Lion’s Head

The peak of Lion’s Head is 669 meters (2,195 ft) above sea level. It is a dramatic backdrop to the City of Cape Town and is included in Table Mountain National Park. Lion’s Head is a consistent and beautiful site to fly, offering a panorama of Camps Bay and the Twelve Apostles. While this site has a Basic-rating, it is challenging in stronger wind and must be treated with the utmost respect.

Requirements

  • Valid SAHPA Membership and Basic Licence with at least 55 flights.
  • First 4 flights under supervision from an instructor or Sport-rated local pilot. Logbook must be co-signed after each flight.
  • SANParks Activity Permit.
  • All foreign pilots wishing to fly Lion’s Head must be in possession of a Foreign Pilot Permit.

Weather

  • West (W) to South South West (SSW)
  • thermic lee-side in light South-East.

In the afternoon, Lion’s Head heats up and generates a thermic, upslope breeze. The best flying conditions are typically from 3pm during South-East wind-shadow conditions. In a South-West wind, the wind diverges around the peak, which causes a strong increase in wind-speed at both take-off sites. The wind is usually cross from the left (South) at the upper launch and very strong, and crossed from the right (West-South-West) at the lower site.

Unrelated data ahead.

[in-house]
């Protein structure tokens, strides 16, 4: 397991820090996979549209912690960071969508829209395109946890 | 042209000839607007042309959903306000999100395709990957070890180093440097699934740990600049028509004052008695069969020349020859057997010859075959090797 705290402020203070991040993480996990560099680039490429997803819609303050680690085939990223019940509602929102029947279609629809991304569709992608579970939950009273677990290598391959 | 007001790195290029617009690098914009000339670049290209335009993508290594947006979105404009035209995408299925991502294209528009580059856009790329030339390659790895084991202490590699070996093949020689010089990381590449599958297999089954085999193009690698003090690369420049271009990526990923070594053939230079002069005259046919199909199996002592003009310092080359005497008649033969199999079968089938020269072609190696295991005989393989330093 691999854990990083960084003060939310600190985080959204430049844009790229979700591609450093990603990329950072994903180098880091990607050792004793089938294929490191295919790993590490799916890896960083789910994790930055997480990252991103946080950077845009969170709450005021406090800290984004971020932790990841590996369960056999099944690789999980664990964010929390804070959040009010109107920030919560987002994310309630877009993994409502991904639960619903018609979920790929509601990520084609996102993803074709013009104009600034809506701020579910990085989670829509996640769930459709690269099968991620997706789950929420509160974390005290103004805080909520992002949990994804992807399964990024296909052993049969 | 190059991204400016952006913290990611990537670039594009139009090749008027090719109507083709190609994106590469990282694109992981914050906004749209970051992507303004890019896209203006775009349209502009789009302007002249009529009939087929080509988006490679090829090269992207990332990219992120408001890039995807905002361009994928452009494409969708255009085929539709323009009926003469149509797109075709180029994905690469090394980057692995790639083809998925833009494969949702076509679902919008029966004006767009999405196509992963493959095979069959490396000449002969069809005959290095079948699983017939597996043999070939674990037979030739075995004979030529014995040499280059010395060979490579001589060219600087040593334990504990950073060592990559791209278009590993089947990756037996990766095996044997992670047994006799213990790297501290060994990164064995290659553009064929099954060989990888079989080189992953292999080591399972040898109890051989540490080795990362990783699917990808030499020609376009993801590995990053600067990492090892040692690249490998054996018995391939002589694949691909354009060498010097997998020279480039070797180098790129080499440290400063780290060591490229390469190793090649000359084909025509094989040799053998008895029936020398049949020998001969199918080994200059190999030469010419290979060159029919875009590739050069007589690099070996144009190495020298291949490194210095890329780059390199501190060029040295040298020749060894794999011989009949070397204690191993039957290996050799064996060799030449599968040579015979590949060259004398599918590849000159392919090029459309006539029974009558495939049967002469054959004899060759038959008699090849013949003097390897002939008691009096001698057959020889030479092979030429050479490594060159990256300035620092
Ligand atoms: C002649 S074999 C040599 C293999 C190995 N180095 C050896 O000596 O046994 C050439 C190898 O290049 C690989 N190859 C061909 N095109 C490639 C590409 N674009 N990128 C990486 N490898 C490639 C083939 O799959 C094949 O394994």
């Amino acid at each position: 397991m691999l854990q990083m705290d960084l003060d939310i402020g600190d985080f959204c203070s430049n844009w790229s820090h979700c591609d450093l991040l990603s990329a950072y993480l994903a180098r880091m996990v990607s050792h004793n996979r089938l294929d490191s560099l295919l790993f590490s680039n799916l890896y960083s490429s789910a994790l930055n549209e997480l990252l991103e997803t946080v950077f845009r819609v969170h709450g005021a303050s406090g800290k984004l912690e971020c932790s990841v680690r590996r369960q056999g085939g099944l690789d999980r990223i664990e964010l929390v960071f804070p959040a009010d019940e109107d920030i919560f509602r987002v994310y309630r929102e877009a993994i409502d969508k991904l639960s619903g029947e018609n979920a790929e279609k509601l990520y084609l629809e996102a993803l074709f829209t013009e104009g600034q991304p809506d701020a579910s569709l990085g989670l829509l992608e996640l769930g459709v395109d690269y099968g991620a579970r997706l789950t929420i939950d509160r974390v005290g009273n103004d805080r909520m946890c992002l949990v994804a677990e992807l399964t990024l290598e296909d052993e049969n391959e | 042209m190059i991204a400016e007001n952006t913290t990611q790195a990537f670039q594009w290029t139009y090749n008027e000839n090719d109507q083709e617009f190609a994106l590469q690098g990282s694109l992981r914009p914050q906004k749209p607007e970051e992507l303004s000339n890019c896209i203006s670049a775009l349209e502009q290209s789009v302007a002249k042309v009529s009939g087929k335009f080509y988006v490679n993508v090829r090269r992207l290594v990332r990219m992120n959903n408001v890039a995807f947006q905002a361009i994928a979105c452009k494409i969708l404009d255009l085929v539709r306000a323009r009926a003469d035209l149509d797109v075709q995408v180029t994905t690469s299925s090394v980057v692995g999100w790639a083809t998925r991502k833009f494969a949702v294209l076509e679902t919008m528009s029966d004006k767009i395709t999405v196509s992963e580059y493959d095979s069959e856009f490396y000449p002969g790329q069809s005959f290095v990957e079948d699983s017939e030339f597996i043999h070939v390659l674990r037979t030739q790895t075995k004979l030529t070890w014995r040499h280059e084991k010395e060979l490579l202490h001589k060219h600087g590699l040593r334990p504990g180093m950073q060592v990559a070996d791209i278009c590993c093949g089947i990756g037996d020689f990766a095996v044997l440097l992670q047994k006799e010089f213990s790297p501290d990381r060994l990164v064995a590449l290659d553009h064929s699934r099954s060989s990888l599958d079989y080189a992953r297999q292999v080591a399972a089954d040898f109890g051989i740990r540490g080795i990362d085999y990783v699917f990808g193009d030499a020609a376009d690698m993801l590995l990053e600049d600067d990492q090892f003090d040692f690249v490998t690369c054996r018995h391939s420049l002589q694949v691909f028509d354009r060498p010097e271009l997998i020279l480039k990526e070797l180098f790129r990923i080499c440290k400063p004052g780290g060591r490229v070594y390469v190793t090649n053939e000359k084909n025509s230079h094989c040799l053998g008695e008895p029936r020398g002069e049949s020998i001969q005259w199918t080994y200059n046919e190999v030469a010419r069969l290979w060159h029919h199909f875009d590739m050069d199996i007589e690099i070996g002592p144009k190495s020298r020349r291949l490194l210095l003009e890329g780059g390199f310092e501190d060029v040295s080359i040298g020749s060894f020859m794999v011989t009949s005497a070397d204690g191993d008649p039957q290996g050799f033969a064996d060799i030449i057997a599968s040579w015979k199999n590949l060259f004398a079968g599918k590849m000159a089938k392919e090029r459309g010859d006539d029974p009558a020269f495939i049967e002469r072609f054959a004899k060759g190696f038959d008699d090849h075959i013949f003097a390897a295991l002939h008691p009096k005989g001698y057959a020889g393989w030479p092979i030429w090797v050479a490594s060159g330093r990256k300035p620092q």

Geography

  • Bottom Launch: 400m ASL
  • Top Launch: 450m ASL
  • Airspace Ceiling: 1200m ASL
Lion's Head

How to get there

Drive up through Cape Town and take Kloof Nek road up to the pass between Lion’s Head and Table Mountain. At the circle, turn right to Signal Hill and continue until the road levels out. You will find a gravel carpark to the right of the road. The path to the launch is on the left as you reach the carpark.